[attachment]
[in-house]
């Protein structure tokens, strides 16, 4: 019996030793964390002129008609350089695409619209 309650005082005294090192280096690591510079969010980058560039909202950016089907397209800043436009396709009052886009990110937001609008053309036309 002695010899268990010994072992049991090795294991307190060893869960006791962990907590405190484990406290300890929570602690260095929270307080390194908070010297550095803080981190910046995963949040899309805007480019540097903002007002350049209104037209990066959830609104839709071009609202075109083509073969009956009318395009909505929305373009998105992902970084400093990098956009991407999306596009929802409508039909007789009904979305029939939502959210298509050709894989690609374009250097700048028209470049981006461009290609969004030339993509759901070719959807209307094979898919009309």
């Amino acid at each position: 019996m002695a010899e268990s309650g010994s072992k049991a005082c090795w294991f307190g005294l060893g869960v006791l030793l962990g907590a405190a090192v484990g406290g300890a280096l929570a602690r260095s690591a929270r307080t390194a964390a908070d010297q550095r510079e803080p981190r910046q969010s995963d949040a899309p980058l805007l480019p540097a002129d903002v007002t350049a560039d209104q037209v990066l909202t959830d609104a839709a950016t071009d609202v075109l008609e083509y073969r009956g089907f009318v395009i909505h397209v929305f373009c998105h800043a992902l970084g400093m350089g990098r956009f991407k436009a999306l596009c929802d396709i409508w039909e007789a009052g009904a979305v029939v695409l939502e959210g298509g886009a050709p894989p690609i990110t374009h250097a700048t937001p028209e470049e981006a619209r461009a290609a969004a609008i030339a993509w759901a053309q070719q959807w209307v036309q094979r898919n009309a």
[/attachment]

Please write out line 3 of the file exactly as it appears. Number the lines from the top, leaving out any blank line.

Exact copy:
């Amino acid at each position: 019996m002695a010899e268990s309650g010994s072992k049991a005082c090795w294991f307190g005294l060893g869960v006791l030793l962990g907590a405190a090192v484990g406290g300890a280096l929570a602690r260095s690591a929270r307080t390194a964390a908070d010297q550095r510079e803080p981190r910046q969010s995963d949040a899309p980058l805007l480019p540097a002129d903002v007002t350049a560039d209104q037209v990066l909202t959830d609104a839709a950016t071009d609202v075109l008609e083509y073969r009956g089907f009318v395009i909505h397209v929305f373009c998105h800043a992902l970084g400093m350089g990098r956009f991407k436009a999306l596009c929802d396709i409508w039909e007789a009052g009904a979305v029939v695409l939502e959210g298509g886009a050709p894989p690609i990110t374009h250097a700048t937001p028209e470049e981006a619209r461009a290609a969004a609008i030339a993509w759901a053309q070719q959807w209307v036309q094979r898919n009309a």